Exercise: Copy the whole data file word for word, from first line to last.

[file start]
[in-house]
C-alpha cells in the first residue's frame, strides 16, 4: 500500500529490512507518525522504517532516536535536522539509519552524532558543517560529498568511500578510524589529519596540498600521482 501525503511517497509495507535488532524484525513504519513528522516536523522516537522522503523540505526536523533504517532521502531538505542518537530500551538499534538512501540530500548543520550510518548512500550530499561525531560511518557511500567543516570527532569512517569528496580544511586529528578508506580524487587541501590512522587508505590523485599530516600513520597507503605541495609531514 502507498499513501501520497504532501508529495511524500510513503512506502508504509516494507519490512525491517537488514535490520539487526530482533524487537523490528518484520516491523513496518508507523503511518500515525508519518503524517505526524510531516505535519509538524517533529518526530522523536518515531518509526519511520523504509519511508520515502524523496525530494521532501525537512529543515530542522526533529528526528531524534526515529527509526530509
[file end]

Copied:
[in-house]
C-alpha cells in the first residue's frame, strides 16, 4: 500500500529490512507518525522504517532516536535536522539509519552524532558543517560529498568511500578510524589529519596540498600521482 501525503511517497509495507535488532524484525513504519513528522516536523522516537522522503523540505526536523533504517532521502531538505542518537530500551538499534538512501540530500548543520550510518548512500550530499561525531560511518557511500567543516570527532569512517569528496580544511586529528578508506580524487587541501590512522587508505590523485599530516600513520597507503605541495609531514 502507498499513501501520497504532501508529495511524500510513503512506502508504509516494507519490512525491517537488514535490520539487526530482533524487537523490528518484520516491523513496518508507523503511518500515525508519518503524517505526524510531516505535519509538524517533529518526530522523536518515531518509526519511520523504509519511508520515502524523496525530494521532501525537512529543515530542522526533529528526528531524534526515529527509526530509